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Carb Loading For a Marathon

Carb loading for a marathon is an important part of preparation and can actually improve performance by up to 2-3%! This post will review when to start carb loading for a marathon, how to do it, and what foods to include.

volunteer holding water bottle out during race

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If you have a big race coming up, it’s time to think about how you are going to prepare both physically (training) and from a fueling standpoint.

While we talk a lot about carb loading for runners, this post is going to discuss the importance of carb loading before a marathon, specifically, including when to start and how to do it.

Why To Carb Load

Carbohydrates (carbs) are one of the three macronutrients (along with protein and fat) that make up the calories in our foods, which therefore, provide our body with energy.

Carbs are the body’s preferred source of energy for both the brain and the muscles. The majority of your calories should be coming from carbs (~45-65%).

Carbs are the best foods for running stamina!

bins of gluten free carbs

Furthermore, if you carb load correctly, it takes some of the pressure off of needing to eat a ton on the day of the race.

Of course you still need to fuel appropriately beforehand and know what to eat during the marathon!

Runners may need more carbs than people who do not exercise regularly or intensely. Here are some of our picks for the best carbs for runners.

The exact amount of carbs a runner should eat is very individualized.

Even in our sample meal plan for marathon training, we don’t have a set number of carbs per runner since it varies.

The general rule of thumb for carb intake for active individuals is as follows:

Exercise LevelCarb Amounts Per Day
Light (low intensity)3-5g/kg of body weight
Moderate (~1 hour per day)5-7g/kg of body weight
High (endurance; 1-3 hours per day)6-10g/kg of body weight
Very high (>4-5 hours per day)8-12g/kg of body weight
Chart of carbohydrates needed for levels of activity.

For example, if a 150 lb. runner is aiming to get 3-5g of carbs per kg of body weight, that would look like 150lb./2.2 = 68kg X 3-5g = 205g-340g of carbs per day.

flours and oats can be gluten free foods

Carb foods include things like bread, pasta, rice, oats, potatoes, beans, and fruit. There are several options for gluten free carbs, too.

Carbohydrates provide the body with energy but also with good nutrients such as vitamins, minerals, and fiber. They are good for the digestive system and for heart health.

What is Carb Loading?

Carb loading involves an increased intake of carb-based foods before a long run or race while (usually) simultaneously decreasing exercise. This allows the carbs to be stored rather than used for energy. This is usually referred to as a “taper” period before a long run or race.

Research has shown that the human body can store approximately 90 minutes’ worth of carbs to be used as fuel for endurance exercise. This would be recommended for a full marathon, and for some people for half marathon nutrition, depending on their finishing time.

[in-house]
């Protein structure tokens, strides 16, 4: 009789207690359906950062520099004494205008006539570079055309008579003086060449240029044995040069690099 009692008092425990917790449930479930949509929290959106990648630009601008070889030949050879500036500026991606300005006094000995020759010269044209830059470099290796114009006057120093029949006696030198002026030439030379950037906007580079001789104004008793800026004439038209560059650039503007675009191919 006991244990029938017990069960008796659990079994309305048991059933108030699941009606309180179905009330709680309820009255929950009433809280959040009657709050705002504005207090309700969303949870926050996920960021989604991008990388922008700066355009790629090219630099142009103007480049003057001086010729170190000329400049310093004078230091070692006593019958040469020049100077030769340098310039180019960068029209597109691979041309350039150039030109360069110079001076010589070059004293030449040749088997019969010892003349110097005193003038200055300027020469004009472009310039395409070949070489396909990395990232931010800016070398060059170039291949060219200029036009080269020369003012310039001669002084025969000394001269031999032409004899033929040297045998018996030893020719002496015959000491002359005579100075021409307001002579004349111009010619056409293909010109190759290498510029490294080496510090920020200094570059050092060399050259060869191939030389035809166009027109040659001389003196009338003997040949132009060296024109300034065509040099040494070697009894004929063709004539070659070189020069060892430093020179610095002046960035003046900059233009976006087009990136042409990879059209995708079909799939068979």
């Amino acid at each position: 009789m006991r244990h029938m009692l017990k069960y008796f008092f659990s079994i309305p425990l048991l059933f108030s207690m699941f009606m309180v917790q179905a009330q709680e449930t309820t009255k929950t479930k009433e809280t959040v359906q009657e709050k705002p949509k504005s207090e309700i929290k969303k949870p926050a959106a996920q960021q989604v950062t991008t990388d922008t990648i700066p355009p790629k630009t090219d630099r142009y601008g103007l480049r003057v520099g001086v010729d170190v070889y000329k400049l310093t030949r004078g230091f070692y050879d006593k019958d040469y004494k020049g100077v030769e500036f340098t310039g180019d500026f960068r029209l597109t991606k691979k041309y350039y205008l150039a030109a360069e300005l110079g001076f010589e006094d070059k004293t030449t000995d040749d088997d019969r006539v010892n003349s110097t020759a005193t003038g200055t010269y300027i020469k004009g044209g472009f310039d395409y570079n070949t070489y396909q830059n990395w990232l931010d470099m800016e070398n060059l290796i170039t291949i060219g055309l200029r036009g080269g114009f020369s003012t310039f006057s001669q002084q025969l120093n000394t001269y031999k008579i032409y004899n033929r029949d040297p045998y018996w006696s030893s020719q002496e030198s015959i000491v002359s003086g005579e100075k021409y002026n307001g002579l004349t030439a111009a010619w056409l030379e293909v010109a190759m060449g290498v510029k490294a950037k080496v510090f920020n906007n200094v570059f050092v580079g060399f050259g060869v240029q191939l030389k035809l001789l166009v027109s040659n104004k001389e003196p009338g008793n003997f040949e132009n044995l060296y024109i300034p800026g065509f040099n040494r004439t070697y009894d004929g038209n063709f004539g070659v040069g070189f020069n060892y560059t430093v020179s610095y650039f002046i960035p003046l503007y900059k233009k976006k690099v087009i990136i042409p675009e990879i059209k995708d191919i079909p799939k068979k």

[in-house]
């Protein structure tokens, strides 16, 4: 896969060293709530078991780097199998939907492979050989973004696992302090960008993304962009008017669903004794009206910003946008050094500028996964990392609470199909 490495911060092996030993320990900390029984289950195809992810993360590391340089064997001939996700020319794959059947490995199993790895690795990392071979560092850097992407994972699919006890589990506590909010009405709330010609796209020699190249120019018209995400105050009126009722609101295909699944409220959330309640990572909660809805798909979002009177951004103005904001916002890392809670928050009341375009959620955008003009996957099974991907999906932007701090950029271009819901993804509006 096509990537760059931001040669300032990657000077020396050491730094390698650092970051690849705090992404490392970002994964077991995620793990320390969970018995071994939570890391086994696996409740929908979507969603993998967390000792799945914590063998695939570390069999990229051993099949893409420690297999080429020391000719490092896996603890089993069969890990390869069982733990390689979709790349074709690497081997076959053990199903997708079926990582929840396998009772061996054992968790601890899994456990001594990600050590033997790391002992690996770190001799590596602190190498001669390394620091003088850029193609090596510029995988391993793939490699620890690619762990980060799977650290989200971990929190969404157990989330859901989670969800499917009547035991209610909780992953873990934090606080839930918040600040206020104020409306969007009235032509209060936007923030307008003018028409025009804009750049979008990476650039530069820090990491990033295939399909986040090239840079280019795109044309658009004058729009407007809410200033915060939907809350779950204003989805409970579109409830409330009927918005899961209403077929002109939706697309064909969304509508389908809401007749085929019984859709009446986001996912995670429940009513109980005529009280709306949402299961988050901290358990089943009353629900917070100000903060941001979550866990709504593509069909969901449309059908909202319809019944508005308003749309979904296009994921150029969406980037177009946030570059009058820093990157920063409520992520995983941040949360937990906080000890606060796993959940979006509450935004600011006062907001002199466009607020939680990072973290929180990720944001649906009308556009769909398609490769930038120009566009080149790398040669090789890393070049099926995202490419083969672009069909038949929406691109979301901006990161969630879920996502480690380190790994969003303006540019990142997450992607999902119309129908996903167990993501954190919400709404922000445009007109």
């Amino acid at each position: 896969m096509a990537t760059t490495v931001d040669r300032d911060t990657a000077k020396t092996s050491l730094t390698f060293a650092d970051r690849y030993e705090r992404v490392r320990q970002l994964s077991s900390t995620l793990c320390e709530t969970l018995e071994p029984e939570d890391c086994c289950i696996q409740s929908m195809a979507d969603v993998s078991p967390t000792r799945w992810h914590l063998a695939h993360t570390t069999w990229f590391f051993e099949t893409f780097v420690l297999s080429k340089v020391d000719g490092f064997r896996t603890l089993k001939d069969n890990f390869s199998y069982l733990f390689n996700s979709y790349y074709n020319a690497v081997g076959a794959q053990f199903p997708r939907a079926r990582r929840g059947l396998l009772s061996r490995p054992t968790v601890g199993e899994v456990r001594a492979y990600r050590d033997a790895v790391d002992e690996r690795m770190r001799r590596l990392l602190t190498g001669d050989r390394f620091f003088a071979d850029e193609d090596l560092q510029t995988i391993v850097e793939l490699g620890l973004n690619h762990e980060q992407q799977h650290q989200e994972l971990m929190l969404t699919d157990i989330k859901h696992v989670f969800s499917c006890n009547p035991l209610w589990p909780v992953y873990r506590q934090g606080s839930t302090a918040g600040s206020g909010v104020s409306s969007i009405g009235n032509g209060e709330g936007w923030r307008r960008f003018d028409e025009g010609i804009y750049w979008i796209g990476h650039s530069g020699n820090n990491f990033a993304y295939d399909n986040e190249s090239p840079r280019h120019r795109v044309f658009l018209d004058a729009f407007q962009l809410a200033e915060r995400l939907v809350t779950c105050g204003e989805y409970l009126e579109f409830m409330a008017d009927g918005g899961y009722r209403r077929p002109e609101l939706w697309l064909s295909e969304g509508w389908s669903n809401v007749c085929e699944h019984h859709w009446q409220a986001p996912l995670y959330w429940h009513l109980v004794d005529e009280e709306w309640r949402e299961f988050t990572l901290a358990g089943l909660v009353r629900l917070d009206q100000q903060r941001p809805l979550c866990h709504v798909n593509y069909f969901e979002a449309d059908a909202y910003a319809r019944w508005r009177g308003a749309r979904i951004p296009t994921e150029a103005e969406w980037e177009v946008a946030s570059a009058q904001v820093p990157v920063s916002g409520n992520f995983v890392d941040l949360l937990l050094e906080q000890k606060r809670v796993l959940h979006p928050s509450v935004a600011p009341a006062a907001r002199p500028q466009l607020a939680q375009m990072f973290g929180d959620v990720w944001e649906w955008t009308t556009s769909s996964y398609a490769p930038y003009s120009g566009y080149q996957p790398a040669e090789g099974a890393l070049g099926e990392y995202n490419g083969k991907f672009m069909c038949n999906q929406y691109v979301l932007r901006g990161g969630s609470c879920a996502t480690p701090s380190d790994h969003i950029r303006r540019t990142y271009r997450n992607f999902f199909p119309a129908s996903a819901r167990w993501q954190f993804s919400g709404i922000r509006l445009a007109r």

The main difference will be that while you may deplete glycogen stores during a half marathon, you also may not. In the marathon distance, it’s almost certain that you will deplete your glycogen stores, hence needing to properly carb load for the most benefits.

We have several other recommendations for what to eat before a marathon, too!

snacks in bowls, like popcorn, pretzels and chips

Carb Loading for a Marathon

There are different methods for carb loading for a marathon, including duration of the loading period as well as the amount of carbs to intake.

Here are two of the most common ways to carb load before a marathon.

  1. Taper 3-4 days before the race while increasing carbs to 8-12g/kg of body weight. For example, a 150-pound athlete would increase their carb intake to 545 – 818g of carbs per day (approx. 27-41 servings of carbs per day).
  • Taper 1-2 days before the race while increasing carbs to 10-12g/kg of body weight. For example, a 150-pound athlete would increase their carb intake to 682 – 818g of carbs per day (approx. 34-41 servings of carbs per day).
group of women running on trails

Recent research indicates that carb-loading can be completed 36-48 hours pre-race combined with a taper in training for 3-6 days. This is where high carb lunch ideas for runners comes in handy

You do not need to gorge on a buffet of carbs for the entire 2-3 days for which you are carb-loading. Rather, increasing your carb intake slightly from your current intake will provide your body and muscles with the fuel they need.

The goal is NOT to feel uncomfortably full or miserable during the carb-loading period.

Be aware that carbs help retain water so during this time of increased carbs and decreased activity, you may gain a couple of pounds. Again, this is normal and will be used for energy during your race.

What are the Benefits of Carb Loading?

Carb loading, or increasing carb intake, helps to delay the onset of fatigue during the race. Going into a race well-fueled will help you to feel more energy and to have a better performance.

Carb loading has been found to improve performance by 2–3%!

One study even found that physical inactivity paired with a “high carb” (10g/kg of body weight) intake increased muscle glycogen stores by 90% after only one day.